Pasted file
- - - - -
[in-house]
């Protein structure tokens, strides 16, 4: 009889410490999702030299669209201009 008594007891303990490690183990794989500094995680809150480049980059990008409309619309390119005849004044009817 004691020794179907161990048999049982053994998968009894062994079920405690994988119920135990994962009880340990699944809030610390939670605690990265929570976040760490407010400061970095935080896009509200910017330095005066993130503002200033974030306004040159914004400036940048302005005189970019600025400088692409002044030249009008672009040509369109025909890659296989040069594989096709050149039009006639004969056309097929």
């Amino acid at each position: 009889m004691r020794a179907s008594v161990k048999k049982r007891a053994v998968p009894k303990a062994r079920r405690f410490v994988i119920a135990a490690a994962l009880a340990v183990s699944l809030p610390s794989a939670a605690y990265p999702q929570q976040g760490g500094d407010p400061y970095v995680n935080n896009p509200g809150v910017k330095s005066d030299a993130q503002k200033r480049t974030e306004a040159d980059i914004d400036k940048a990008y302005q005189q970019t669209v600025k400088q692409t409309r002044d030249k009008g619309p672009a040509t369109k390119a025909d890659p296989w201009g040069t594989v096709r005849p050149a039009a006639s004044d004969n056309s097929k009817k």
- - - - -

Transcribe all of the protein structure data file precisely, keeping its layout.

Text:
[in-house]
């Protein structure tokens, strides 16, 4: 009889410490999702030299669209201009 008594007891303990490690183990794989500094995680809150480049980059990008409309619309390119005849004044009817 004691020794179907161990048999049982053994998968009894062994079920405690994988119920135990994962009880340990699944809030610390939670605690990265929570976040760490407010400061970095935080896009509200910017330095005066993130503002200033974030306004040159914004400036940048302005005189970019600025400088692409002044030249009008672009040509369109025909890659296989040069594989096709050149039009006639004969056309097929």
């Amino acid at each position: 009889m004691r020794a179907s008594v161990k048999k049982r007891a053994v998968p009894k303990a062994r079920r405690f410490v994988i119920a135990a490690a994962l009880a340990v183990s699944l809030p610390s794989a939670a605690y990265p999702q929570q976040g760490g500094d407010p400061y970095v995680n935080n896009p509200g809150v910017k330095s005066d030299a993130q503002k200033r480049t974030e306004a040159d980059i914004d400036k940048a990008y302005q005189q970019t669209v600025k400088q692409t409309r002044d030249k009008g619309p672009a040509t369109k390119a025909d890659p296989w201009g040069t594989v096709r005849p050149a039009a006639s004044d004969n056309s097929k009817k």